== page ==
Jase Roberts | March 3While the primary website continues to be the main online focus for most organizations, other venues to engage the audience are constantly evolving. Over the past several years, more and more organizations have followed their users to emerging mediums like RSS, blogs, MySpace, Facebook, and Twitter.
While the popularity of these various alternatives has fluctuated over time, the humble email newsletter remains the most time-proven supporting technology to highlight timely website content and drive repeat visitor traffic to the site. The quick surge in website traffic that a well-crafted email newsletter produces is a familiar spike on the traffic line chart in the site's analytics software.
The ubiquity of email means that email newsletter authors face ever-increasing competition in their audience's inboxes. Enticing your subscribers to single out your messages as worthy of their limited time is no small feat. As there's a well-understood value of each e-mail subscriber, preventing users from losing interest and clicking the customary "unsubscribe" link is also important. A 2006 study by Jacob Nielsen shows that even once an email is opened, skimming is far more the norm than actual "reading". To quote Nielsen, "participants fully read only 19% of newsletters. The predominant user behavior was scanning. Often, users didn't even scan the entire newsletter: 35% of the time, participants only skimmed a small part of the newsletter or glanced at the content."
There is an incredible amount of advice available on writing effective e-mail newsletters . Jacob Nielsen even offers a report containing 165 guidelines (with a significant price tag attached.) Despite this, it seems that use of humor to produce something that clearly stands out from the competition isn't a commonly-mentioned strategy.
While liberal use of humor may not be appropriate for all newsletter audiences, it can certainly provide a welcome departure from the overly-refined "PR speak" common on both the web and in email newsletters. Several of us here at Propeller are avid readers of client Bolton Valley's weekly email newsletters for exactly this reason.
Within the first paragraph of their most recent newsletter (Presidents Day, Thursday Storm Hinting, and Gravy), you run into the line:
"according to some sort of magical weasel in Pennsylvania, winter won't be rushing out the door anytime soon. Which is good because it owes me money."
Continue reading, and you'll be treated to a number of gems displaying the same quirky sense of humor:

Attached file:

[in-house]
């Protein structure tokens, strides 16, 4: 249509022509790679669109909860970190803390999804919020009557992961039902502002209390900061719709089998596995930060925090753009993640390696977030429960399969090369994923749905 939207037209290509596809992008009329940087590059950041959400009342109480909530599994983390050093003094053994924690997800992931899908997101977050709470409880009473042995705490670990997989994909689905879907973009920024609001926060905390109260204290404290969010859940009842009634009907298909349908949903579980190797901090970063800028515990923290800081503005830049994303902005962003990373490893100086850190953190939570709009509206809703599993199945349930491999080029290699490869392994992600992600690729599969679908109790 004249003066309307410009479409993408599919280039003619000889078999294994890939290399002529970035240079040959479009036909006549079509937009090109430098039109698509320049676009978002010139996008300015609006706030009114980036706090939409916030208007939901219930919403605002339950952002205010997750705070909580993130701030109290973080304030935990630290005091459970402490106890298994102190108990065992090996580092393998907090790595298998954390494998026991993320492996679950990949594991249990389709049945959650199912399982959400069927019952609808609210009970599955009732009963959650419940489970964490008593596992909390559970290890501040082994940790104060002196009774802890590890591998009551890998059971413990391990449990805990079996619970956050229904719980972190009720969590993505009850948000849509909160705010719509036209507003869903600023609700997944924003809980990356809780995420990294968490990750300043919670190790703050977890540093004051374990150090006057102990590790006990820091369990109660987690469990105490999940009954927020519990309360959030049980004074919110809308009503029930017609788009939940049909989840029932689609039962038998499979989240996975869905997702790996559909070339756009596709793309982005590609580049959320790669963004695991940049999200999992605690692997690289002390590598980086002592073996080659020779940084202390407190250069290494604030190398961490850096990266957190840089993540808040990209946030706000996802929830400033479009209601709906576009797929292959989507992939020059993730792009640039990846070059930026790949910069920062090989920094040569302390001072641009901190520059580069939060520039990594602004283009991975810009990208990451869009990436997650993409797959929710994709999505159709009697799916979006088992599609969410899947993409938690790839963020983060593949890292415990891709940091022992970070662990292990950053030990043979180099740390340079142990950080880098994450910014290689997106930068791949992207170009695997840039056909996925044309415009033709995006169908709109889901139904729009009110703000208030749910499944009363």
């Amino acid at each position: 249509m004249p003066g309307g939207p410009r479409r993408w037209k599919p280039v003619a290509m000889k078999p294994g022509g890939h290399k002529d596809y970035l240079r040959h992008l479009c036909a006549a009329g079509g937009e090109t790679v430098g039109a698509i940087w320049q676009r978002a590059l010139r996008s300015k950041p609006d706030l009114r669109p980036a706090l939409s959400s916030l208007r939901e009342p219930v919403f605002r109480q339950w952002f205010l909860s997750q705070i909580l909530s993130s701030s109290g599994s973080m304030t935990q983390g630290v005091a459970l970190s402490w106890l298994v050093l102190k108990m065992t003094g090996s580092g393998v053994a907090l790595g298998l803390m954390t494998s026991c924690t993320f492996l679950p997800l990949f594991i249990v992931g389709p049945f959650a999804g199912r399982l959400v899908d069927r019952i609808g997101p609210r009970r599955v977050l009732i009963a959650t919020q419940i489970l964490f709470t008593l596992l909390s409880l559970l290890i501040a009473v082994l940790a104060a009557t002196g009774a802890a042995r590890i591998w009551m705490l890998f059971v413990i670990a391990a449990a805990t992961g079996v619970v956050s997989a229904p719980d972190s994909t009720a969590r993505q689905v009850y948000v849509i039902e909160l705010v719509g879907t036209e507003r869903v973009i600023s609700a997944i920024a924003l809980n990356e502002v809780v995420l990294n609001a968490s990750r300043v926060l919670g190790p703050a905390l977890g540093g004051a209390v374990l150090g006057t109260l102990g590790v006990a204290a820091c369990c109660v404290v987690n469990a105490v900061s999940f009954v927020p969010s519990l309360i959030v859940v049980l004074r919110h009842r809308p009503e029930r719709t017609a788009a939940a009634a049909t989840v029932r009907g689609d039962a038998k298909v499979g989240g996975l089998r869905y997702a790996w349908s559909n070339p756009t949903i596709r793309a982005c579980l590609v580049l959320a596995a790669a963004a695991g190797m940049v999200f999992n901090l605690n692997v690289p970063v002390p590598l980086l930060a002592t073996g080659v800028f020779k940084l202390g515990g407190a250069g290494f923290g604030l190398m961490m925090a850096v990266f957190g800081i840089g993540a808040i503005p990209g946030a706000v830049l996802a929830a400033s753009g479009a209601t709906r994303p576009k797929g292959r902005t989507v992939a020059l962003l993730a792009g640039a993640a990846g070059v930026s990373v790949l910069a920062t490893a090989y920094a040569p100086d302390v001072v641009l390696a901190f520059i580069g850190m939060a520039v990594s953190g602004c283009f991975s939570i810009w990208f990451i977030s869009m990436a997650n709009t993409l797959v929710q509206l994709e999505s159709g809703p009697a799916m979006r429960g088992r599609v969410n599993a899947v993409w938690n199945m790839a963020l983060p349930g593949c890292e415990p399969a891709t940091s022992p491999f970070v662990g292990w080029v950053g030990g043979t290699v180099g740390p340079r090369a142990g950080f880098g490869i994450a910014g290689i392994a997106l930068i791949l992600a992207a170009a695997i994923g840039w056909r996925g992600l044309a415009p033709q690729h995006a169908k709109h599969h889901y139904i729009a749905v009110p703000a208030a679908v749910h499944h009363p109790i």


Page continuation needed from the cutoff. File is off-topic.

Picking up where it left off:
"The grooming has been impressive all season, and I have no idea how they're doing it out there. I assume it involves one of those laser systems like the ones jewel thieves have to break-dance through in heist movies."
"Monday is President's Day, and I'm having a hard time understanding why we set aside a day to honor such a tiny group of people. I'm not going to look it up, so I'll just estimate that there have only been 65-110 people who happened to be President. Many of whom are no longer alive. Unless it's meant to celebrate all presidents, and not just Presidents of the United States. That, I can support. And not just because I'm President of a medium-sized magazine club. It's like a book club, but for people who don't like to read."
"That continues a tradition begun by Lincoln himself, who used to set up lanterns and ski after sunset every year on the night before his birthday. The man skied switch like nobody's business."
Bolton Valley is a ski area catering to what can be assumed to be a fun-loving audience. By giving a staff member who might be at home delivering a stand-up routine free reign to draft their weekly newsletter, they produce something that clearly stands out from the crowd. Rather than being the same old text written by some nameless byte-pusher, the reader is treated to the quirky stream-of-consciousness style of a guy named Justin. Suddenly the newsletter -- and by extension the resort -- projects some real personality, and generates for the reader the vision of a mountain staffed by some pretty fun people.
Is this a textbook example of a well-written email newsletter? Probably not. At over 1500 words, it certainly runs afoul of the accepted wisdom dictating brevity and concise writing. A critical analysis would almost certainly turn up a number of other "rules" being broken. Even so, it's probably the first email newsletter I've read start-to-finish in quite some time.